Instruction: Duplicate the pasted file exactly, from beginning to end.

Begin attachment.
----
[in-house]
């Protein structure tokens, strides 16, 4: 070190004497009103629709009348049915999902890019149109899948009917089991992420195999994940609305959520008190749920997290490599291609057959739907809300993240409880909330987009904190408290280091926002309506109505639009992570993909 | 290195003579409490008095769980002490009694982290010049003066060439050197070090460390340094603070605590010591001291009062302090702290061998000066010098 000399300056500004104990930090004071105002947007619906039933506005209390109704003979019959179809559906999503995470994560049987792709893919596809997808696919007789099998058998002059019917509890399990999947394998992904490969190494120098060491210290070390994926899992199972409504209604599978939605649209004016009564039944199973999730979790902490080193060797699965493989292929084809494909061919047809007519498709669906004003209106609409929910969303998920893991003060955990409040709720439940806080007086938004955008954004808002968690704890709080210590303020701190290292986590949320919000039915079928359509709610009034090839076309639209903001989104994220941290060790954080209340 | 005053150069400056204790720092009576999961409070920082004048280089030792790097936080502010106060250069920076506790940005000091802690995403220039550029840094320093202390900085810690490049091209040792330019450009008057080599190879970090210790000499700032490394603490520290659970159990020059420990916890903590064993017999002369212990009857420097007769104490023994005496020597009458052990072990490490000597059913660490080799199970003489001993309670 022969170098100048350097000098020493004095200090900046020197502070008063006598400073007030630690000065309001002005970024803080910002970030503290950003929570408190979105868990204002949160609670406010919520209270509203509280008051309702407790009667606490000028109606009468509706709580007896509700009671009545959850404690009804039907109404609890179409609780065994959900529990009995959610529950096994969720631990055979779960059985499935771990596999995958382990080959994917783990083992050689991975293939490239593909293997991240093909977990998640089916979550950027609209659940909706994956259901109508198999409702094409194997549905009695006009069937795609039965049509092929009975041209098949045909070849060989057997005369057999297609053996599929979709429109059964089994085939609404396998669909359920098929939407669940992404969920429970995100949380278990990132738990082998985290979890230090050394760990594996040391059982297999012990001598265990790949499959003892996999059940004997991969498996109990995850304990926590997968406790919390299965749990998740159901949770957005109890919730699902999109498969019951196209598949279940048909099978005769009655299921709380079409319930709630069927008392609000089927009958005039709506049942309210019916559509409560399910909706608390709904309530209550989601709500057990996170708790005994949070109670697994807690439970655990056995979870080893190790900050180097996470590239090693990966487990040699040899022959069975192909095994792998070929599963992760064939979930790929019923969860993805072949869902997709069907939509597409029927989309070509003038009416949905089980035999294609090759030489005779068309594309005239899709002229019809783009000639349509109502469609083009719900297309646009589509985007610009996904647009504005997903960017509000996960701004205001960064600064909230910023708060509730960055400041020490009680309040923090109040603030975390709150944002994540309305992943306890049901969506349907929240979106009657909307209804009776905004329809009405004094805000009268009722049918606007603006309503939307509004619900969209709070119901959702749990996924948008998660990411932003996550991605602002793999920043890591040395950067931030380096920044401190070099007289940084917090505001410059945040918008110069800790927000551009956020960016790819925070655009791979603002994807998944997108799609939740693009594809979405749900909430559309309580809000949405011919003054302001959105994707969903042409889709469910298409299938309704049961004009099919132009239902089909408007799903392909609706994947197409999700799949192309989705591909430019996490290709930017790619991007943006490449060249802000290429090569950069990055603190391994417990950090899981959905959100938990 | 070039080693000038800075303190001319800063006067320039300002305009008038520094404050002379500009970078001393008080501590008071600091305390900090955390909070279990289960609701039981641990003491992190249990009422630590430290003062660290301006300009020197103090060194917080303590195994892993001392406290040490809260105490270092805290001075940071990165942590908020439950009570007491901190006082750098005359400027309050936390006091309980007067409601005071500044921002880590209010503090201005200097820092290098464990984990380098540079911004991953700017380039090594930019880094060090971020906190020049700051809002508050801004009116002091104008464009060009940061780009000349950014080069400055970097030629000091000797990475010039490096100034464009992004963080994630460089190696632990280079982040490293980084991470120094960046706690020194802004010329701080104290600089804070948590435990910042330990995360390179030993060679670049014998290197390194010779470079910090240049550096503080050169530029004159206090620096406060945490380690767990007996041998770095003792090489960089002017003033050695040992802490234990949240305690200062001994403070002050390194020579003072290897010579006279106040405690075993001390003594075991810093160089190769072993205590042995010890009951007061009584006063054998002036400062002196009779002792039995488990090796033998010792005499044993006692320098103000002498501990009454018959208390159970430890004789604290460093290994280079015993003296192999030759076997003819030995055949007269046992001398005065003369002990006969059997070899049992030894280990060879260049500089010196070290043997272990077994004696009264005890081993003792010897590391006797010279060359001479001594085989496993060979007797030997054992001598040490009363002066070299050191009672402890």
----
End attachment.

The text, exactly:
[in-house]
């Protein structure tokens, strides 16, 4: 070190004497009103629709009348049915999902890019149109899948009917089991992420195999994940609305959520008190749920997290490599291609057959739907809300993240409880909330987009904190408290280091926002309506109505639009992570993909 | 290195003579409490008095769980002490009694982290010049003066060439050197070090460390340094603070605590010591001291009062302090702290061998000066010098 000399300056500004104990930090004071105002947007619906039933506005209390109704003979019959179809559906999503995470994560049987792709893919596809997808696919007789099998058998002059019917509890399990999947394998992904490969190494120098060491210290070390994926899992199972409504209604599978939605649209004016009564039944199973999730979790902490080193060797699965493989292929084809494909061919047809007519498709669906004003209106609409929910969303998920893991003060955990409040709720439940806080007086938004955008954004808002968690704890709080210590303020701190290292986590949320919000039915079928359509709610009034090839076309639209903001989104994220941290060790954080209340 | 005053150069400056204790720092009576999961409070920082004048280089030792790097936080502010106060250069920076506790940005000091802690995403220039550029840094320093202390900085810690490049091209040792330019450009008057080599190879970090210790000499700032490394603490520290659970159990020059420990916890903590064993017999002369212990009857420097007769104490023994005496020597009458052990072990490490000597059913660490080799199970003489001993309670 022969170098100048350097000098020493004095200090900046020197502070008063006598400073007030630690000065309001002005970024803080910002970030503290950003929570408190979105868990204002949160609670406010919520209270509203509280008051309702407790009667606490000028109606009468509706709580007896509700009671009545959850404690009804039907109404609890179409609780065994959900529990009995959610529950096994969720631990055979779960059985499935771990596999995958382990080959994917783990083992050689991975293939490239593909293997991240093909977990998640089916979550950027609209659940909706994956259901109508198999409702094409194997549905009695006009069937795609039965049509092929009975041209098949045909070849060989057997005369057999297609053996599929979709429109059964089994085939609404396998669909359920098929939407669940992404969920429970995100949380278990990132738990082998985290979890230090050394760990594996040391059982297999012990001598265990790949499959003892996999059940004997991969498996109990995850304990926590997968406790919390299965749990998740159901949770957005109890919730699902999109498969019951196209598949279940048909099978005769009655299921709380079409319930709630069927008392609000089927009958005039709506049942309210019916559509409560399910909706608390709904309530209550989601709500057990996170708790005994949070109670697994807690439970655990056995979870080893190790900050180097996470590239090693990966487990040699040899022959069975192909095994792998070929599963992760064939979930790929019923969860993805072949869902997709069907939509597409029927989309070509003038009416949905089980035999294609090759030489005779068309594309005239899709002229019809783009000639349509109502469609083009719900297309646009589509985007610009996904647009504005997903960017509000996960701004205001960064600064909230910023708060509730960055400041020490009680309040923090109040603030975390709150944002994540309305992943306890049901969506349907929240979106009657909307209804009776905004329809009405004094805000009268009722049918606007603006309503939307509004619900969209709070119901959702749990996924948008998660990411932003996550991605602002793999920043890591040395950067931030380096920044401190070099007289940084917090505001410059945040918008110069800790927000551009956020960016790819925070655009791979603002994807998944997108799609939740693009594809979405749900909430559309309580809000949405011919003054302001959105994707969903042409889709469910298409299938309704049961004009099919132009239902089909408007799903392909609706994947197409999700799949192309989705591909430019996490290709930017790619991007943006490449060249802000290429090569950069990055603190391994417990950090899981959905959100938990 | 070039080693000038800075303190001319800063006067320039300002305009008038520094404050002379500009970078001393008080501590008071600091305390900090955390909070279990289960609701039981641990003491992190249990009422630590430290003062660290301006300009020197103090060194917080303590195994892993001392406290040490809260105490270092805290001075940071990165942590908020439950009570007491901190006082750098005359400027309050936390006091309980007067409601005071500044921002880590209010503090201005200097820092290098464990984990380098540079911004991953700017380039090594930019880094060090971020906190020049700051809002508050801004009116002091104008464009060009940061780009000349950014080069400055970097030629000091000797990475010039490096100034464009992004963080994630460089190696632990280079982040490293980084991470120094960046706690020194802004010329701080104290600089804070948590435990910042330990995360390179030993060679670049014998290197390194010779470079910090240049550096503080050169530029004159206090620096406060945490380690767990007996041998770095003792090489960089002017003033050695040992802490234990949240305690200062001994403070002050390194020579003072290897010579006279106040405690075993001390003594075991810093160089190769072993205590042995010890009951007061009584006063054998002036400062002196009779002792039995488990090796033998010792005499044993006692320098103000002498501990009454018959208390159970430890004789604290460093290994280079015993003296192999030759076997003819030995055949007269046992001398005065003369002990006969059997070899049992030894280990060879260049500089010196070290043997272990077994004696009264005890081993003792010897590391006797010279060359001479001594085989496993060979007797030997054992001598040490009363002066070299050191009672402890």